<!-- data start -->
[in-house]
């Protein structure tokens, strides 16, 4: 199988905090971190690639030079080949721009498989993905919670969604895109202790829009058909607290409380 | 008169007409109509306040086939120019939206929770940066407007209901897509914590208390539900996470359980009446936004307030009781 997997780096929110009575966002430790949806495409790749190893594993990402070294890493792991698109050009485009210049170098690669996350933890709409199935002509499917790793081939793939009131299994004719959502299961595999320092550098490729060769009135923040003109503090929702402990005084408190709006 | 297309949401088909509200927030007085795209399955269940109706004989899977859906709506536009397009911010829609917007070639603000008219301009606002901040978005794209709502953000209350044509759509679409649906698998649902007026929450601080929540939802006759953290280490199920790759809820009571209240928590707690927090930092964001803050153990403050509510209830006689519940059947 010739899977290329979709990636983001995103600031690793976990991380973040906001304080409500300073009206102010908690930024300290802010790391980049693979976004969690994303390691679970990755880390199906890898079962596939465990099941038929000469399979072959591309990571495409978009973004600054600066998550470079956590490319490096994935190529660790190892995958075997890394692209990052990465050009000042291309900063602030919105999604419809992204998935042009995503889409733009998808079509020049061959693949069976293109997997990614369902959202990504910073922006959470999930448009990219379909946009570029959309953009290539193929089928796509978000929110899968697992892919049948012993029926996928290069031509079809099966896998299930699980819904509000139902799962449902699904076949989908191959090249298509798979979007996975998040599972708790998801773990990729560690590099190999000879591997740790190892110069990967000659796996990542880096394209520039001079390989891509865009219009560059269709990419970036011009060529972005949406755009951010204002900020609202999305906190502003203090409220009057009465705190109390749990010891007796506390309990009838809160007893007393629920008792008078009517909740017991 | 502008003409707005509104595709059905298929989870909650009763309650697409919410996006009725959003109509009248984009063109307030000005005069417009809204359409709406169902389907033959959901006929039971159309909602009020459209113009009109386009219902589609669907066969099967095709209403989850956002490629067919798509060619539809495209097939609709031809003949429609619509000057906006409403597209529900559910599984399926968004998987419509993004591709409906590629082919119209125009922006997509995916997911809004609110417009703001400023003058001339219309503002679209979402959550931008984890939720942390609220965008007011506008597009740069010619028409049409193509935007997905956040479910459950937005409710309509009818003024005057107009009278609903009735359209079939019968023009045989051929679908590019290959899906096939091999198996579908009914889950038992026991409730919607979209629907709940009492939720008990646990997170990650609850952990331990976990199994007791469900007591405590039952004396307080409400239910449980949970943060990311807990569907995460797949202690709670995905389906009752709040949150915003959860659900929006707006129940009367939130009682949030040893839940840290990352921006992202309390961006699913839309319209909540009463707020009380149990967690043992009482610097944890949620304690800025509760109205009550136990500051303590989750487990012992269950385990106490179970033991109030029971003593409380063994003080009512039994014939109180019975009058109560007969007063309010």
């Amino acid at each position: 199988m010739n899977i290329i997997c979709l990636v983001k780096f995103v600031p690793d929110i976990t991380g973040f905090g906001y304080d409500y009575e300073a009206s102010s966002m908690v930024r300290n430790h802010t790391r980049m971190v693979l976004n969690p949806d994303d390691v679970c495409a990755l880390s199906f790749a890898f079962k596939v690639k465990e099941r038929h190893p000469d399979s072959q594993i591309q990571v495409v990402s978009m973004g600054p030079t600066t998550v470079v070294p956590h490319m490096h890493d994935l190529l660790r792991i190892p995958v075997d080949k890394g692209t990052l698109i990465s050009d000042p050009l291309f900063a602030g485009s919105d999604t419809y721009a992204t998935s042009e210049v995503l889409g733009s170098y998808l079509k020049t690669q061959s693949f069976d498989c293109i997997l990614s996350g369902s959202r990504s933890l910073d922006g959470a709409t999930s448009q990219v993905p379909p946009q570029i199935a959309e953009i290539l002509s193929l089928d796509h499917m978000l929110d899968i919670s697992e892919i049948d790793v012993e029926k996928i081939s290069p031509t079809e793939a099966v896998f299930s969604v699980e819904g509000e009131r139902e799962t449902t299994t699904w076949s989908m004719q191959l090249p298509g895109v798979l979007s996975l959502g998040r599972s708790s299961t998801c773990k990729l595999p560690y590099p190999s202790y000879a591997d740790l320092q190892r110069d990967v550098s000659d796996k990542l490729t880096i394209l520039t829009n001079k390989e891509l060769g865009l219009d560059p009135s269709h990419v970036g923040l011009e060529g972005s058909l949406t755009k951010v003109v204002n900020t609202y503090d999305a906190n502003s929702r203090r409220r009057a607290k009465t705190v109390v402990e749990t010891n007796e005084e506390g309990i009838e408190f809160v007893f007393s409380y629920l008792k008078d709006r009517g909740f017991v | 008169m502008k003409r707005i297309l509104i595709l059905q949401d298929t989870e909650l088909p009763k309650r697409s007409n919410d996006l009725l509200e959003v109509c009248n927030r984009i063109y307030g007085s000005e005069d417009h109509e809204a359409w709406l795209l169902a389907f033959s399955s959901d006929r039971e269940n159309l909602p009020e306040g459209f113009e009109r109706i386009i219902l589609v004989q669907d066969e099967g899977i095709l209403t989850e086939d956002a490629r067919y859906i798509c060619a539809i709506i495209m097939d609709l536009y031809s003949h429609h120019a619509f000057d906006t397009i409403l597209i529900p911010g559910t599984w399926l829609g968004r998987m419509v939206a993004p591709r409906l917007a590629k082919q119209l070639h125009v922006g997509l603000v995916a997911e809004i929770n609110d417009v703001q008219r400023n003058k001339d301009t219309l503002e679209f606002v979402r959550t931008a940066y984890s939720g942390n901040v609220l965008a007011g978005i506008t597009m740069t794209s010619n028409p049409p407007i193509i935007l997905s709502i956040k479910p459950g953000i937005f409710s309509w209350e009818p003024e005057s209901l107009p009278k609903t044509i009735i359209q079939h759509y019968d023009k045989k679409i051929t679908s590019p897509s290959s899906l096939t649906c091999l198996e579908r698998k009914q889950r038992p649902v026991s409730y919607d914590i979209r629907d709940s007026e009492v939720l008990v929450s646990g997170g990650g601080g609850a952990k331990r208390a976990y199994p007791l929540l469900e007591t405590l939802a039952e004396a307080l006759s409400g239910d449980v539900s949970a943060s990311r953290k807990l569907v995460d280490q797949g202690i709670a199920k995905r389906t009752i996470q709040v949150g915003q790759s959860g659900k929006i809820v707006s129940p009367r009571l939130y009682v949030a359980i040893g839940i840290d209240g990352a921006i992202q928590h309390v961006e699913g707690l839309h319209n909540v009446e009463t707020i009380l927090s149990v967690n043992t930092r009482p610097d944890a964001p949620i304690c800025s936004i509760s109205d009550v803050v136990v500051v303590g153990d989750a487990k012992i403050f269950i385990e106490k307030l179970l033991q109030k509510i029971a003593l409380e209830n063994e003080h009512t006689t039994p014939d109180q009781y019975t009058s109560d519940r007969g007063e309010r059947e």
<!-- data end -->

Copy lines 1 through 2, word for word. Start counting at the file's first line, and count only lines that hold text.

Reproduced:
[in-house]
């Protein structure tokens, strides 16, 4: 199988905090971190690639030079080949721009498989993905919670969604895109202790829009058909607290409380 | 008169007409109509306040086939120019939206929770940066407007209901897509914590208390539900996470359980009446936004307030009781 997997780096929110009575966002430790949806495409790749190893594993990402070294890493792991698109050009485009210049170098690669996350933890709409199935002509499917790793081939793939009131299994004719959502299961595999320092550098490729060769009135923040003109503090929702402990005084408190709006 | 297309949401088909509200927030007085795209399955269940109706004989899977859906709506536009397009911010829609917007070639603000008219301009606002901040978005794209709502953000209350044509759509679409649906698998649902007026929450601080929540939802006759953290280490199920790759809820009571209240928590707690927090930092964001803050153990403050509510209830006689519940059947 010739899977290329979709990636983001995103600031690793976990991380973040906001304080409500300073009206102010908690930024300290802010790391980049693979976004969690994303390691679970990755880390199906890898079962596939465990099941038929000469399979072959591309990571495409978009973004600054600066998550470079956590490319490096994935190529660790190892995958075997890394692209990052990465050009000042291309900063602030919105999604419809992204998935042009995503889409733009998808079509020049061959693949069976293109997997990614369902959202990504910073922006959470999930448009990219379909946009570029959309953009290539193929089928796509978000929110899968697992892919049948012993029926996928290069031509079809099966896998299930699980819904509000139902799962449902699904076949989908191959090249298509798979979007996975998040599972708790998801773990990729560690590099190999000879591997740790190892110069990967000659796996990542880096394209520039001079390989891509865009219009560059269709990419970036011009060529972005949406755009951010204002900020609202999305906190502003203090409220009057009465705190109390749990010891007796506390309990009838809160007893007393629920008792008078009517909740017991 | 502008003409707005509104595709059905298929989870909650009763309650697409919410996006009725959003109509009248984009063109307030000005005069417009809204359409709406169902389907033959959901006929039971159309909602009020459209113009009109386009219902589609669907066969099967095709209403989850956002490629067919798509060619539809495209097939609709031809003949429609619509000057906006409403597209529900559910599984399926968004998987419509993004591709409906590629082919119209125009922006997509995916997911809004609110417009703001400023003058001339219309503002679209979402959550931008984890939720942390609220965008007011506008597009740069010619028409049409193509935007997905956040479910459950937005409710309509009818003024005057107009009278609903009735359209079939019968023009045989051929679908590019290959899906096939091999198996579908009914889950038992026991409730919607979209629907709940009492939720008990646990997170990650609850952990331990976990199994007791469900007591405590039952004396307080409400239910449980949970943060990311807990569907995460797949202690709670995905389906009752709040949150915003959860659900929006707006129940009367939130009682949030040893839940840290990352921006992202309390961006699913839309319209909540009463707020009380149990967690043992009482610097944890949620304690800025509760109205009550136990500051303590989750487990012992269950385990106490179970033991109030029971003593409380063994003080009512039994014939109180019975009058109560007969007063309010």